Eat oily fish

Oily fish such as salmon, mackerel, tuna and herring are the best source of omega-3 essential fatty acids, which have been found to protect against cardiovascular disease, type II diabetes and rheumatoid arthritis. Omega-3 is also believed to help the skin stay elastic and hydrated, which means wrinkles are less likely to appear. Eating oily fish has also been found to slow the mental decline associated with ageing. Therefore, oily fish are beneficial in many ways to staying younger.

 

Increase your vitamin intake

As we age, levels of harmful free radicals (caused by sun damage, smoking, industrial chemicals, alcohol, some drugs and more), rise.  While the body’s production of antioxidants (the vitamins that help neutralise free radicals) declines. Free radicals damage cells in our bodies, however research has found that antioxidant-rich foods may slow ageing processes in the body and brain.

You can take the vitamins orally, however antioxidants that are from fruits and vegetables work better than supplements.

The most powerful antioxidants that slow down ageing are selenium, vitamins A, C and E. Consider adding foods with these antioxidants (and others) into your diet to increase your intake.

 

Eat less

Research has found that reducing your calorie intake has a big impact on reducing the risk of developing diseases and conditions associated with ageing, including diabetes, heart attack and stroke, which in turn can prolong your life. Calorie restriction, by eating less and without malnutrition, can slow down human metabolism and help us stay young longer. This doesn’t involve meal replacements, however it includes a highly nutritious diet made up of olive oil, vegetables, whole grains, fish and fruit.

You can also adjust your diet, by avoiding all processed foods – the phosphates added to processed foods accelerate the ageing process. You should also limit your intake of added sugars and stop drinking soda and alcohol.

By doing so, you’ll lower your risk of heart disease, protect your skin and vision, support cognitive function, and improve gut health.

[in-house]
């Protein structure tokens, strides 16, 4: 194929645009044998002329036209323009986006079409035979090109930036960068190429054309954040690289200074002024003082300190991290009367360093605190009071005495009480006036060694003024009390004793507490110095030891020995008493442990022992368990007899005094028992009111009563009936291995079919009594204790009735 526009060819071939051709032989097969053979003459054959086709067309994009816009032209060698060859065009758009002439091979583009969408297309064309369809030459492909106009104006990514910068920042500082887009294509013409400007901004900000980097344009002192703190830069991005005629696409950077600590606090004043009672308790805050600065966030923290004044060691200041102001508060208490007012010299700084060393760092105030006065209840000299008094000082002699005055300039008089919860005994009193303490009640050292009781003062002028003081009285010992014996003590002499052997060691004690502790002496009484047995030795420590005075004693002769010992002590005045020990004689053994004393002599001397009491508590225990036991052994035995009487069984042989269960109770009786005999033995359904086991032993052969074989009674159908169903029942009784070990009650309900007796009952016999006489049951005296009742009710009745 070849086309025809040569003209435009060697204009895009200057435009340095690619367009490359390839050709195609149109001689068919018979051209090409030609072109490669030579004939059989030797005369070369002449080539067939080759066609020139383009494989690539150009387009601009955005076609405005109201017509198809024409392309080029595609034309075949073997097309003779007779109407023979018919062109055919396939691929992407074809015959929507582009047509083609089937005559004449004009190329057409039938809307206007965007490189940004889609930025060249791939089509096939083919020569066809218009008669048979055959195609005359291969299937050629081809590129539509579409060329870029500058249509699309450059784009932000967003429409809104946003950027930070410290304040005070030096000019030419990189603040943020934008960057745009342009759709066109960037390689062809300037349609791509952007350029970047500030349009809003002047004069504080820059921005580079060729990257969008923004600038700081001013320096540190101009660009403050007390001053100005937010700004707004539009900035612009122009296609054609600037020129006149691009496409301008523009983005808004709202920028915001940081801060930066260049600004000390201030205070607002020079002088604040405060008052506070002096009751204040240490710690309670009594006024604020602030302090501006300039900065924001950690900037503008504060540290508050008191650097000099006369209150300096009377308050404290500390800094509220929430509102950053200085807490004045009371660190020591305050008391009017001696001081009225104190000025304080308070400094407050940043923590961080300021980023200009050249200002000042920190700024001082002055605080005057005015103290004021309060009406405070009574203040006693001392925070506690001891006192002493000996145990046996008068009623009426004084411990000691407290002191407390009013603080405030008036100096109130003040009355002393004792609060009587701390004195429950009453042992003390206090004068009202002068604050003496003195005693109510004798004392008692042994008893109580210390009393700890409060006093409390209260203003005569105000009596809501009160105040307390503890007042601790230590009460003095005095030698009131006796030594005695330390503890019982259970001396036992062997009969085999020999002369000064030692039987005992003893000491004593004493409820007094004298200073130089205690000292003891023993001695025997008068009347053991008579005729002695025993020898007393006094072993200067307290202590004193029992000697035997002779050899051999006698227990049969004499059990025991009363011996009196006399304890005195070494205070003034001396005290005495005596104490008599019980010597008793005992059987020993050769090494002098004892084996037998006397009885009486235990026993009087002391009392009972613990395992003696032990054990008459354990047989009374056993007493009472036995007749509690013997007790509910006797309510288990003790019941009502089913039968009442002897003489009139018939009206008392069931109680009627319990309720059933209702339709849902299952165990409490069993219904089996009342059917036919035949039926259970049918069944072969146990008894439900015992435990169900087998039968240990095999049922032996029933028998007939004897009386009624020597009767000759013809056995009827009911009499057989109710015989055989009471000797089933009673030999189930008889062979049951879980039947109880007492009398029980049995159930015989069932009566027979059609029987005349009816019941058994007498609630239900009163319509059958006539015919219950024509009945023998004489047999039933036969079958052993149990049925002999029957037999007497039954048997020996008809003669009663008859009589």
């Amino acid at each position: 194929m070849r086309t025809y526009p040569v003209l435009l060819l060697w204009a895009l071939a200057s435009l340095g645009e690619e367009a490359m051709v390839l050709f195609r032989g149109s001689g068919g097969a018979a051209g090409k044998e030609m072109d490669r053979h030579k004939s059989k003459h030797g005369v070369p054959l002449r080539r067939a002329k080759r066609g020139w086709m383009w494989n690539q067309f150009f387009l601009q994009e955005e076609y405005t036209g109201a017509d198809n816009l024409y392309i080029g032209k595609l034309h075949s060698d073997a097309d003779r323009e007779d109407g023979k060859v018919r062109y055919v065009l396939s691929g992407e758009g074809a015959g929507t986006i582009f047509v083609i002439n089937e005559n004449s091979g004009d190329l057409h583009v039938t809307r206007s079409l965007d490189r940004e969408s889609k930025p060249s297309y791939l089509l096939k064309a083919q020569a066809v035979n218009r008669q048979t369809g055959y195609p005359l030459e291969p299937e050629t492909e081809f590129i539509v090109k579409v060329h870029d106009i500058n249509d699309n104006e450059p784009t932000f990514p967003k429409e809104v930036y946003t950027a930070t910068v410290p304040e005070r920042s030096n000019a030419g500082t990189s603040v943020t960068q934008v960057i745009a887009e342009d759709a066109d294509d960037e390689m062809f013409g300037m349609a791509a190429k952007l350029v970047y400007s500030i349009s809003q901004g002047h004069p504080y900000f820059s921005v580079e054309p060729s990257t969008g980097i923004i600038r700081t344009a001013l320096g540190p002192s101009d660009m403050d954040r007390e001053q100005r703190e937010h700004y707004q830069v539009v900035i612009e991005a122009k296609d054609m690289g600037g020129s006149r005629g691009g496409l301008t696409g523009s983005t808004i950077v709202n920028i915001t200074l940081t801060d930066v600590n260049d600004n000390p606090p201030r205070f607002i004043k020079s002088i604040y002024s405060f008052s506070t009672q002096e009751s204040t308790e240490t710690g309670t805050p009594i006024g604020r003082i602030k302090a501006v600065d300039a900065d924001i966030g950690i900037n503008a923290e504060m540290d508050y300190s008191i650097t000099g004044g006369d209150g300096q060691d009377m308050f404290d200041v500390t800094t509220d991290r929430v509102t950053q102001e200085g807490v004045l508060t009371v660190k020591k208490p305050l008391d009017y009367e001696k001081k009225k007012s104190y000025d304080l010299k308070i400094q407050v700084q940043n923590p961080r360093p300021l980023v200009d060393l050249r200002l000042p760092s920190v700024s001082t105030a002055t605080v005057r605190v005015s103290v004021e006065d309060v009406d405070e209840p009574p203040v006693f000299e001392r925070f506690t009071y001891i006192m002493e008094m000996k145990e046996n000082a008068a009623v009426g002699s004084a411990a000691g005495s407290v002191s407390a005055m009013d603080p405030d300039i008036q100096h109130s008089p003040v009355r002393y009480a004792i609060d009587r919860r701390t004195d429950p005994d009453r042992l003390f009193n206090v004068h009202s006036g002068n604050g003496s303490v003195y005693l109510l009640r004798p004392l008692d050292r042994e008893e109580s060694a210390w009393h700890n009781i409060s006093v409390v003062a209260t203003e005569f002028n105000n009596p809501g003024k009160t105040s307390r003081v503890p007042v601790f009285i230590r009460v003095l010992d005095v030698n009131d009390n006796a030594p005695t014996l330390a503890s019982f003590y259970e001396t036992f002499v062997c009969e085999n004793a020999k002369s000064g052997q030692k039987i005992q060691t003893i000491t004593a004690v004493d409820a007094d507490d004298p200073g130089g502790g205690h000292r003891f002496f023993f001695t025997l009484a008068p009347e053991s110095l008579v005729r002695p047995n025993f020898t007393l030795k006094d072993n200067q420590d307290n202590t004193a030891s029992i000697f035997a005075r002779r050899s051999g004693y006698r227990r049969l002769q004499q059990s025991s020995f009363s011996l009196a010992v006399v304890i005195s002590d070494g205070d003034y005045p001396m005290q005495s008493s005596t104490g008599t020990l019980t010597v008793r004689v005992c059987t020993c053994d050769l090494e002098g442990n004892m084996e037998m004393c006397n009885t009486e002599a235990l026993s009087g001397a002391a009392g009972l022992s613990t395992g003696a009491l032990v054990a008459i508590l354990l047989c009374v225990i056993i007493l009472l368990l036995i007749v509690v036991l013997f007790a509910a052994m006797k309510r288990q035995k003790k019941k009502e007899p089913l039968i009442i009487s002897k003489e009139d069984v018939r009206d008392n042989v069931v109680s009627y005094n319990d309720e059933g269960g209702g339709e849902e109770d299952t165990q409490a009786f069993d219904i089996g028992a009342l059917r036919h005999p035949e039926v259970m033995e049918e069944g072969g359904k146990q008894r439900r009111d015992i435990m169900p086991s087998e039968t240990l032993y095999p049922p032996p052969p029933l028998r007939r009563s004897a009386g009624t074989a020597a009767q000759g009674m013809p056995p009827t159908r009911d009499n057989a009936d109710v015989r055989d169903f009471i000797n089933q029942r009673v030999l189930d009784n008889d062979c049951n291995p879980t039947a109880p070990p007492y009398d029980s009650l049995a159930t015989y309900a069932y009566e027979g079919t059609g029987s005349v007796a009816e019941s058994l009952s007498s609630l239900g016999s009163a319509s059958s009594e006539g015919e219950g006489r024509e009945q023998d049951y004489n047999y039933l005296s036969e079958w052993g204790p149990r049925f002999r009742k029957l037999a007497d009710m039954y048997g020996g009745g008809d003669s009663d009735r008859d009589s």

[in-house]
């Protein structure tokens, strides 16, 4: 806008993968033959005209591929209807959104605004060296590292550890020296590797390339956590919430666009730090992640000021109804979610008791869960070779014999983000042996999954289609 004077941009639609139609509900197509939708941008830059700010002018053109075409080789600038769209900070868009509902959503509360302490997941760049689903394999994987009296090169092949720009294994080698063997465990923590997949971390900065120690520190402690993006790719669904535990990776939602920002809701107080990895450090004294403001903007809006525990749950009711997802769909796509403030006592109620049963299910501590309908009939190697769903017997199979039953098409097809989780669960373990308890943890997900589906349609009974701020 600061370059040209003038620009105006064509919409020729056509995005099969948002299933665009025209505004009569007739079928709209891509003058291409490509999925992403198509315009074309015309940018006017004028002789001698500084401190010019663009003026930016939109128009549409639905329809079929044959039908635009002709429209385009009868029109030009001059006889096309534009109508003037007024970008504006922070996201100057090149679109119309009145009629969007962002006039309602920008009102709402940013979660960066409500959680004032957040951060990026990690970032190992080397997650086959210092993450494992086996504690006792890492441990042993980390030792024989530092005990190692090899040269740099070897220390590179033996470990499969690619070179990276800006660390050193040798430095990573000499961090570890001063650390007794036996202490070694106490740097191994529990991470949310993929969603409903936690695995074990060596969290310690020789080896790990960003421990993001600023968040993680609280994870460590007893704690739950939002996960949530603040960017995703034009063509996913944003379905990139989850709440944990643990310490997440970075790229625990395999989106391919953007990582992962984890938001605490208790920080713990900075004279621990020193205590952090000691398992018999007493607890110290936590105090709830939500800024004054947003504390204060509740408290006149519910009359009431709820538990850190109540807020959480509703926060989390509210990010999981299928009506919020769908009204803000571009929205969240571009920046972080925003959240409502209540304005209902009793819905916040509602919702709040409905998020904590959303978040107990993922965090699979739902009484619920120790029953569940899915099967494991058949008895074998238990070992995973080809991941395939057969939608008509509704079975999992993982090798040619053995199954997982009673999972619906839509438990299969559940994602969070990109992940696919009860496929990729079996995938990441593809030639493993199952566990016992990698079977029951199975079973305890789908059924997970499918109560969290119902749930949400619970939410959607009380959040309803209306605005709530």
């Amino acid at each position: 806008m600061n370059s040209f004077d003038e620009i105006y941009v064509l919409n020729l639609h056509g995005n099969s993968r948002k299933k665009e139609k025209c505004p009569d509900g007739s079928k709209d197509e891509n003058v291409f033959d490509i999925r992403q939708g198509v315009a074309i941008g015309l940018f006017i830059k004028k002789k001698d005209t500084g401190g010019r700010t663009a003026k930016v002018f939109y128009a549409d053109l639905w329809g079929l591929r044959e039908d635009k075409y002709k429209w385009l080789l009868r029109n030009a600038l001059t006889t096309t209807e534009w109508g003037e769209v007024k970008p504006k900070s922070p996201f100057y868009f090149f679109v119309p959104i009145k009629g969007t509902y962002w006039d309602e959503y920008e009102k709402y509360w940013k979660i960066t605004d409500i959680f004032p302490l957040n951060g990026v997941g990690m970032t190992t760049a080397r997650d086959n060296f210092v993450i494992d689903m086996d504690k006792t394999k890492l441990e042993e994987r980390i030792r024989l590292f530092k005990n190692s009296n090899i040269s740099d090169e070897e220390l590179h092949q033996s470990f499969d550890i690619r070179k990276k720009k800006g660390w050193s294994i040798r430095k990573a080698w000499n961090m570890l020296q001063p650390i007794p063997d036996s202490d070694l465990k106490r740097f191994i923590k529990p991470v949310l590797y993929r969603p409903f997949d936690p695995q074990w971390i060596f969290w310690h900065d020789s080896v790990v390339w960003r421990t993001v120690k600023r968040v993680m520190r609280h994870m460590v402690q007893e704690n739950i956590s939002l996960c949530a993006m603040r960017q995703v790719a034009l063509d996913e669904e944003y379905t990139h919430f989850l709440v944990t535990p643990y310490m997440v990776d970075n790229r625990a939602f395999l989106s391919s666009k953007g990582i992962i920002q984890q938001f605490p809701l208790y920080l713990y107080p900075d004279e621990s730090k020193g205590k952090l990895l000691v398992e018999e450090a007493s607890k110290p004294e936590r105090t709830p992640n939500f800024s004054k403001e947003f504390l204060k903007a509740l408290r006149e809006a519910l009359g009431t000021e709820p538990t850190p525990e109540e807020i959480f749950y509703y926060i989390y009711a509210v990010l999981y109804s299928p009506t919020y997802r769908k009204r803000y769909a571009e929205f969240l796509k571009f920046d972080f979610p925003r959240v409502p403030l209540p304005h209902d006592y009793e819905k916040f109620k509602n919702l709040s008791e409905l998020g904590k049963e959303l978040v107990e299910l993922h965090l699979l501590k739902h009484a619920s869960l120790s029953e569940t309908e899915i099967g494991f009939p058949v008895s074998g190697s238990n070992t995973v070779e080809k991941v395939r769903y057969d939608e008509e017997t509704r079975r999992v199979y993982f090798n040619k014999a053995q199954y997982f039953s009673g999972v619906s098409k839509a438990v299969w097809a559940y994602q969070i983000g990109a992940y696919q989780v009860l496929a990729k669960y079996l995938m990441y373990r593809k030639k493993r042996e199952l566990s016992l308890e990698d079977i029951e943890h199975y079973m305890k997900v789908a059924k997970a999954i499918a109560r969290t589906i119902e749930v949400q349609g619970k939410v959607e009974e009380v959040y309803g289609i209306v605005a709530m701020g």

Stretch and strengthen

Stretching and Strengthening is important for 2 natural ageing effects, bone density and muscle mass. Osteoporosis is the loss of bone density that affects us as we age and become less active. Sarcopenia is the negative affects to your muscle mass as you grow older.

Adding a couple of strength training sessions to your weekly exercise regime is a wise move if you want to preserve your bone density and muscle mass and help to reduce the effects of ageing on joints and muscles.

 

Believe in yourself

Self-efficacy is a person’s belief in their ability to succeed in a particular situation. These beliefs are the determinants of how people think, behave, and feel and research shows that it is a distinguishing trait in people over 100 years old. That these older people make decisions on the basis of what they believe as opposed to what others expect. Those with high self-efficacy tend to see problems as challenges to be met, setbacks as a reason to double their efforts and failure as a learning experience for next time.

 

 

 

References:

nationalseniors.com.au/news/latest/the-secret-to-staying-young?utm_source=Newsletter&utm_medium=Email&utm_campaign=Connect%20647%3A%20121219

theconversation.com/tick-tock-how-stress-speeds-up-your-chromosomes-ageing-clock-127728

www.realbuzz.com/articles-interests/health/article/tips-to-help-you-stay-young/

brightside.me/inspiration-tips-and-tricks/how-to-slow-down-aging-and-stay-younger-for-longer-504810/

www.betterhealth.vic.gov.au/health/healthyliving/antioxidants

www.verywellmind.com/what-is-self-efficacy-2795954